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Art Deco Cameras

Goldstein Goldy

Specification

Goldstein Goldy
Goldstein Goldy
Manufacturer: Goldstein
Produced: 1947
Classification:Medium Format
Body Type:Box
Construction:Cardboard, metal, wood
Film Type:120
Film Width:62mm
Image Size:2¼" x 3¼"
Lens Type:Meniscus
Focal Length:105mm
Focus Type:Fixed
Focal Range:10ft - Inf.
Aperture Type :fixed
Apertures :f/16, f/22 *
Shutter Type:Rotary
Shutter Speeds:T/I*(1/50s)
Size (w x h x d):80 x 105 x 118 mm
Weight:400g
* Educated Guess

Art Deco Credentials

star star
Acceptable: Modest and restricted

Description

The Goldy was made in France after World War II. It was a popular camera and a huge success. The box is made of cardboard but the film transport system is made from pressed steel. It was originality manufactured in several colors and was available in black, red, green, blue, havana, burgundy and white. It took 8 2¼" x 3¼" (6cm x 9cm) pictures on popular 120 film.

There were many variations of this camera, some supporting flash. The covering varied including canvas, small grain and large grain leatherette. The handle varied too with both straight or slant-wise and cardboard or leather.

This model has a T/I shutter. The time mode (POSE) is selected by pulling out a tab on the side. The shutter is operated by a lever (DECLENCHEUR) on the side control panel. Another tab (FILTRE) is used to select a yellow filter. It has two aperture settings, actuated by another tab (DIAPHRAGME) on the side.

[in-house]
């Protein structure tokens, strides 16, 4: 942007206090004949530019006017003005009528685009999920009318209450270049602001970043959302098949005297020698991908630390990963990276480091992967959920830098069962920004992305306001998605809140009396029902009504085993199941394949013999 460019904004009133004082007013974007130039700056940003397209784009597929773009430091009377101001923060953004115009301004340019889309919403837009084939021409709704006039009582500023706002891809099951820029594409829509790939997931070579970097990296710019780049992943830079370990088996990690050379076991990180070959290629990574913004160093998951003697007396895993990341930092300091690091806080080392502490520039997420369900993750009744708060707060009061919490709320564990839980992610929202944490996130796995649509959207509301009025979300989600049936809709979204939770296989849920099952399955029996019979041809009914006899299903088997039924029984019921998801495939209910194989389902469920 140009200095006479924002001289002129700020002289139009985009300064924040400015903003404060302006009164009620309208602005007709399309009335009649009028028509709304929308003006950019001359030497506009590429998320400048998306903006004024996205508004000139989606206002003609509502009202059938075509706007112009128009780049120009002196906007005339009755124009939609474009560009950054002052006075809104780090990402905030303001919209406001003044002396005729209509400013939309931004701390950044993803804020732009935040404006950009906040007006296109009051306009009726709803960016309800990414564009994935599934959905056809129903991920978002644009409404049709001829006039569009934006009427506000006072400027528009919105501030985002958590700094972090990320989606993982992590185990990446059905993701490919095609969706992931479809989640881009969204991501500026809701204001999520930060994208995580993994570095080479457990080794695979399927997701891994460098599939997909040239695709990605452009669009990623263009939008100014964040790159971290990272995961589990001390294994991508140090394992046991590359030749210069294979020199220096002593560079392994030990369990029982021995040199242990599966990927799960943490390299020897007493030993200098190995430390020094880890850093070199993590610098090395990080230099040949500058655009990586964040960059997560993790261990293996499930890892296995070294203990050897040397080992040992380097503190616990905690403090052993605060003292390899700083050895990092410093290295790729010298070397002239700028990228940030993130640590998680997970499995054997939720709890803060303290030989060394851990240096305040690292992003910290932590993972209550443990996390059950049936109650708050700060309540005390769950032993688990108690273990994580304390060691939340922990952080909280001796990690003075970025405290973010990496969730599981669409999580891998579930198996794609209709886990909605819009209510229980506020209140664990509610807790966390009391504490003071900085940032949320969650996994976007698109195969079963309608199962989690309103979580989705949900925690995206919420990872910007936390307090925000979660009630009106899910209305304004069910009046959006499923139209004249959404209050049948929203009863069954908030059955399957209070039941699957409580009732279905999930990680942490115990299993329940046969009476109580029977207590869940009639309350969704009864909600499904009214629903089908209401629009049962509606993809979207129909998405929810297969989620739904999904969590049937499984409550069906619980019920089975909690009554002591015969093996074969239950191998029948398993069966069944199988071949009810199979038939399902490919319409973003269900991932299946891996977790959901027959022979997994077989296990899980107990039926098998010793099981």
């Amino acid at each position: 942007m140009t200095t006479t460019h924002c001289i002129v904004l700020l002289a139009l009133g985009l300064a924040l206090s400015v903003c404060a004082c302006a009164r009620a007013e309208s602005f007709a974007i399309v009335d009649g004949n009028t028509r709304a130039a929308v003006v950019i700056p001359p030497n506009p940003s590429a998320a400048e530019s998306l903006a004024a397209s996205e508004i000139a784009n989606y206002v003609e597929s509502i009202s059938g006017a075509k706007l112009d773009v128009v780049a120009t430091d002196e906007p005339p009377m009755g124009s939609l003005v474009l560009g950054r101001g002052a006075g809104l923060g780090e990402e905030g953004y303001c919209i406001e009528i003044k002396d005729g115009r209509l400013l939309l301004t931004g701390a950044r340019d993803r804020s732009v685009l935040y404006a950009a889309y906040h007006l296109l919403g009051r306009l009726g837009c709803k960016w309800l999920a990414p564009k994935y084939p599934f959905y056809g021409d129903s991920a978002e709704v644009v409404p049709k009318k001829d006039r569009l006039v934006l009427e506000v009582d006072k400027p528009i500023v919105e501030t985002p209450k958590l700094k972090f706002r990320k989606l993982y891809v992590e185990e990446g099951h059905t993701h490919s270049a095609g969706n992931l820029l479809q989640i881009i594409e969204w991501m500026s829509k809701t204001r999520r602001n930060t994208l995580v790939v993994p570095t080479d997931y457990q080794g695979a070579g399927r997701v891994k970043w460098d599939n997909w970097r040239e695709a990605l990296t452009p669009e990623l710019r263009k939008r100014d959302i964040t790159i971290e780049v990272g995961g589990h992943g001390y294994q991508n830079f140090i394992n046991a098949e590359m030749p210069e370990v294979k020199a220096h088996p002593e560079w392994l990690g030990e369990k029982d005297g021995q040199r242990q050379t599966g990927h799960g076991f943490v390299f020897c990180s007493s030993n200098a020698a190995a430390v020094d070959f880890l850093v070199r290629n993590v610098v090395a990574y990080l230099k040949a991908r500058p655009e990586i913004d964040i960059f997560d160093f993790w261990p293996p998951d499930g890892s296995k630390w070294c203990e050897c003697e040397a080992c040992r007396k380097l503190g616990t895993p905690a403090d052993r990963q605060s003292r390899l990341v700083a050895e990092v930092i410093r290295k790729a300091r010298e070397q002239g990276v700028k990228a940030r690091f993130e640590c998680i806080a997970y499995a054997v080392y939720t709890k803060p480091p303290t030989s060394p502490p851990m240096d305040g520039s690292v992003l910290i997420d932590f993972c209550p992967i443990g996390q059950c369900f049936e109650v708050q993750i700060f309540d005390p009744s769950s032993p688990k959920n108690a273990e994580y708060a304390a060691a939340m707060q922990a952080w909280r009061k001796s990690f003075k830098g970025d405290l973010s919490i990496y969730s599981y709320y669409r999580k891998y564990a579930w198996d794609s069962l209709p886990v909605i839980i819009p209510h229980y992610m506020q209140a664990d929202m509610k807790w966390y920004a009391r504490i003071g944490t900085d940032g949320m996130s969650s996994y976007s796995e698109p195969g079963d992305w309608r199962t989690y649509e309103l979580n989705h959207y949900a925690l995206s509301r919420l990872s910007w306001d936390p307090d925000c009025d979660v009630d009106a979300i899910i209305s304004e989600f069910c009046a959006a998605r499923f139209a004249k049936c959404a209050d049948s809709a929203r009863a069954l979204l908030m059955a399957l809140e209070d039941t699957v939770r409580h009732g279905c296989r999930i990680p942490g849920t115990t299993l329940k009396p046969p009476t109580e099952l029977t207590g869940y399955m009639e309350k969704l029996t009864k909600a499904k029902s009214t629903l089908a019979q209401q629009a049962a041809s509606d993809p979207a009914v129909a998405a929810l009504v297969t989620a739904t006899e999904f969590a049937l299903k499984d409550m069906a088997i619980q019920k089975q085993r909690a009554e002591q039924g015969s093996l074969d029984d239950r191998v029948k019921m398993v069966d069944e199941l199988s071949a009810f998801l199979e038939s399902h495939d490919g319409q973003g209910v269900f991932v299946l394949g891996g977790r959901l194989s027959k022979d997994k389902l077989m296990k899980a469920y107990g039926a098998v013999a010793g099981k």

It has two waist level viewfinders for portrait and landscape. Each is constructed with a lens, mirror and matte screen for viewing. Film advance is by turn-key and red window.

There are no tripod sockets.

How to Use

This camera takes 120 film which is easily available. It has a two aperture settings of probably f/16 (tab in) and f/22 (tab out). The speed is probably 1/50s. I haven't found documentation to verify the speed and apertures, and the example I have is jammed. I have therefore made an educated guess for these values.

The yellow filter is often used to produce more contrast between clouds and blue sky when B/W film is being used. It will reduce exposure by about 1 stop.

With a shutter speed of only 1/50 sec, make sure you brace the camera against your body or something solid and press the shutter smoothly to avoid camera shake.

If you don't want to bother with an exposure meter, follow the guide shown. It is based on the 'Sunny 16' rule. Film is so forgiving and will produce acceptable results even when over-exposed by 2 or 3 stops or under-exposed by 1 stop.

The table shown assumes the shutter speed is about 1/50s.

The table also assumes that the sun is at least 30 degrees above the horizon - that's 10am - 5pm on a summers day in the UK.

Remember that the exposure guide in the manual may not be helpful as it is based on the use of old film with a low ISO value.

Using ISO 100/125 film - shutter speed 1/50s

Weather ConditionsShadow DetailApertureExposure
Sunny
Snow/Sand
Dark
with sharp edges
f/22+1 Stop
Overexposed
Acceptable
SunnyDistinctf/22Good
Slight OvercastSoft around edgesf/16Good
OvercastBarely visiblef/16-1 Stop
Underexposed
Acceptable
Heavy OvercastNonef/16-2 Stops
Underexposed
Not Acceptable
Open Shade
/Sunset
Nonef/16-3 Stops
Underexposed
Not Acceptable